In brief: TSMC just had its best month ever in terms of sales, and it looks like 2022 might also be its best year yet. Strong demand for GPUs, CPUs, consoles, and phones has been a boon for foundries like TSMC, who is using it to fuel capacity expansions in Taiwan, Japan and the US.
Taiwan Semiconductor Manufacturing Company (TSMC) released its preliminary report on its Q1 2022 earnings this week. The world’s largest semiconductor foundry said it recorded sales of NT$146.9 billion (around $5.2 billion) in February.
This is the company’s highest recorded revenue figure for the month of February, and while it’s down 15 percent month-on-month when compared to January, it represents a 38 percent increase when compared to the same period last year. The difference from January is mostly due to downtime related to the week-long Lunar New Year holiday.
TSMC says it recorded combined sales of NT$319.1 billion for the first two months of 2022, which is a 36.8 percent year-over-year increase. The company expects an uptick in sales for this month, so it has adjusted its revenue forecast to reflect a target of $16.6 billion to $17.2 billion for the first quarter.
The company has enjoyed a strong financial performance over the past two years amid unrelenting demand for chips made on its advanced process nodes. Earlier this year, TSMC promised it would spend anywhere from $40 billion to $44 billion on upgrading its manufacturing capacity in 2022.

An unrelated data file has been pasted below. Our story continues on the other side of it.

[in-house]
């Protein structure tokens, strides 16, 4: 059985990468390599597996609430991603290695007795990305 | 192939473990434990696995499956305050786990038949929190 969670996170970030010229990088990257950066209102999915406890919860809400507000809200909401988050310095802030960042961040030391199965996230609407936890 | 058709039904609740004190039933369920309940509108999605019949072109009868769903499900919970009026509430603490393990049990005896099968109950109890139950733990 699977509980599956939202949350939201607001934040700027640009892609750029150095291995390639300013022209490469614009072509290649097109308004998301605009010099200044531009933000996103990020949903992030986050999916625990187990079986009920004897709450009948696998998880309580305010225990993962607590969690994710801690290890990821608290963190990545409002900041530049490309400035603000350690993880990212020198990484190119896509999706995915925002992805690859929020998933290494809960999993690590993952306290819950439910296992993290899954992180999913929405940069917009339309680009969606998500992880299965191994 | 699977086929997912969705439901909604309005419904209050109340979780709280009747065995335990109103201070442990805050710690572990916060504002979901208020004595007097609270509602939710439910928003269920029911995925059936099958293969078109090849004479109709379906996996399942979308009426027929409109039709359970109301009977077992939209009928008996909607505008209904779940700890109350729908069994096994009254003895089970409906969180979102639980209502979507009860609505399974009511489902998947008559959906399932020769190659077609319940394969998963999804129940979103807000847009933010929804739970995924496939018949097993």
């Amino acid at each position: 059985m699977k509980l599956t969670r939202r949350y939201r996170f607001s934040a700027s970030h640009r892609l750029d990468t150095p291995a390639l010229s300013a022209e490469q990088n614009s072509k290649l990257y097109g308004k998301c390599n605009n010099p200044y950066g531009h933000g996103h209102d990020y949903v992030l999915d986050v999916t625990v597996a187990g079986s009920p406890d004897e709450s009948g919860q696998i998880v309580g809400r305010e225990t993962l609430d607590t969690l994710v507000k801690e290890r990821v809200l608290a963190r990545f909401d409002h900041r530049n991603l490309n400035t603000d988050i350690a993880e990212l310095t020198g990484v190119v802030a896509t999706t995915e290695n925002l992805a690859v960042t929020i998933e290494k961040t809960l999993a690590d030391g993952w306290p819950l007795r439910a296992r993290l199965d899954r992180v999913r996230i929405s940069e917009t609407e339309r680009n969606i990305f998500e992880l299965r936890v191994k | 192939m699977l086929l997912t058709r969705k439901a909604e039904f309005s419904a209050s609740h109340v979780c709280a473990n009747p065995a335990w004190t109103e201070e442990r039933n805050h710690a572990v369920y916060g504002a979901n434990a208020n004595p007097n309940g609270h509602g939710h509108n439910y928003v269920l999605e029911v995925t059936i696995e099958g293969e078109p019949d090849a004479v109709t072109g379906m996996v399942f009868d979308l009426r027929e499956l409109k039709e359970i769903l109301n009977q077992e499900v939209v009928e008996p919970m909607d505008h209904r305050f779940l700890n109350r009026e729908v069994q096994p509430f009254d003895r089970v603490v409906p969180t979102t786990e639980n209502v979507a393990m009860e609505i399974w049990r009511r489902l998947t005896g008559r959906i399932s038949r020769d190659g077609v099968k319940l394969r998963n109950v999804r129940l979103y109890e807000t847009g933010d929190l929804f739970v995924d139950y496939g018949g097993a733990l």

Apple remains TSMC’s largest customer, with an estimated 26 percent of its revenue coming from the Cupertino giant. Apple’s recently announced M1 Ultra chipset is the result of a deeper collaboration with TSMC, involving the latter’s 4nm process node as well as its advanced 2.5D chip-on-wafer-on-substrate with silicon interposer (CoWoS-S) technology.
The foundry has many reasons to be optimistic about the future, as Nvidia is said to have spent $10 billion for a large chunk of its 5nm capacity. Its 3nm process node also looks promising, with Qualcomm planning to tap into it for future Snapdragon 8-series chips.
This year, TSMC has decided to increase wafer prices for its 7nm and 5nm process nodes, and if history is any indication Apple will likely enjoy the smallest price hike. Other companies will see anywhere from 10 to 20 percent higher prices starting in Q3 2022.
Fortunately, this is also when Nvidia and AMD’s AIB partners expect to see a 10 percent increase in graphics card shipments, so it’s possible the wafer price hike won’t have a pronounced effect on retail prices for GPUs. Either way, TSMC is optimistic about its outlook and expects its 2022 sales to grow by 25 to 29 percent when compared to last year.